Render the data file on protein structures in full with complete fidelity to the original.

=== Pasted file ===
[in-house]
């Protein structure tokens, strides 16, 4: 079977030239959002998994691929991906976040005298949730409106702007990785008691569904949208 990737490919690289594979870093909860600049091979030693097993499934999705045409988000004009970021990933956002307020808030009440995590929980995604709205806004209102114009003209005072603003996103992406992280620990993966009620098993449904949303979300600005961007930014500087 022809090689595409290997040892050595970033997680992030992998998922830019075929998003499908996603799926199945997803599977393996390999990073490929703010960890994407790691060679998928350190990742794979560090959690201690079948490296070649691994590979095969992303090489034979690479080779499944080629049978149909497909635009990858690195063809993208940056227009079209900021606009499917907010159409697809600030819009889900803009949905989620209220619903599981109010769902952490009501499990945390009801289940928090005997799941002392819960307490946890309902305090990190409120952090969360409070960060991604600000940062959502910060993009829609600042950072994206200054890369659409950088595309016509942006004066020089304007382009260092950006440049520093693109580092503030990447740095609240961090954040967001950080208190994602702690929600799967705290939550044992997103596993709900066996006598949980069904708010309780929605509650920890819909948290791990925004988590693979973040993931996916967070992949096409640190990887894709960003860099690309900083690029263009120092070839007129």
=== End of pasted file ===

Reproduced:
[in-house]
């Protein structure tokens, strides 16, 4: 079977030239959002998994691929991906976040005298949730409106702007990785008691569904949208 990737490919690289594979870093909860600049091979030693097993499934999705045409988000004009970021990933956002307020808030009440995590929980995604709205806004209102114009003209005072603003996103992406992280620990993966009620098993449904949303979300600005961007930014500087 022809090689595409290997040892050595970033997680992030992998998922830019075929998003499908996603799926199945997803599977393996390999990073490929703010960890994407790691060679998928350190990742794979560090959690201690079948490296070649691994590979095969992303090489034979690479080779499944080629049978149909497909635009990858690195063809993208940056227009079209900021606009499917907010159409697809600030819009889900803009949905989620209220619903599981109010769902952490009501499990945390009801289940928090005997799941002392819960307490946890309902305090990190409120952090969360409070960060991604600000940062959502910060993009829609600042950072994206200054890369659409950088595309016509942006004066020089304007382009260092950006440049520093693109580092503030990447740095609240961090954040967001950080208190994602702690929600799967705290939550044992997103596993709900066996006598949980069904708010309780929605509650920890819909948290791990925004988590693979973040993931996916967070992949096409640190990887894709960003860099690309900083690029263009120092070839007129």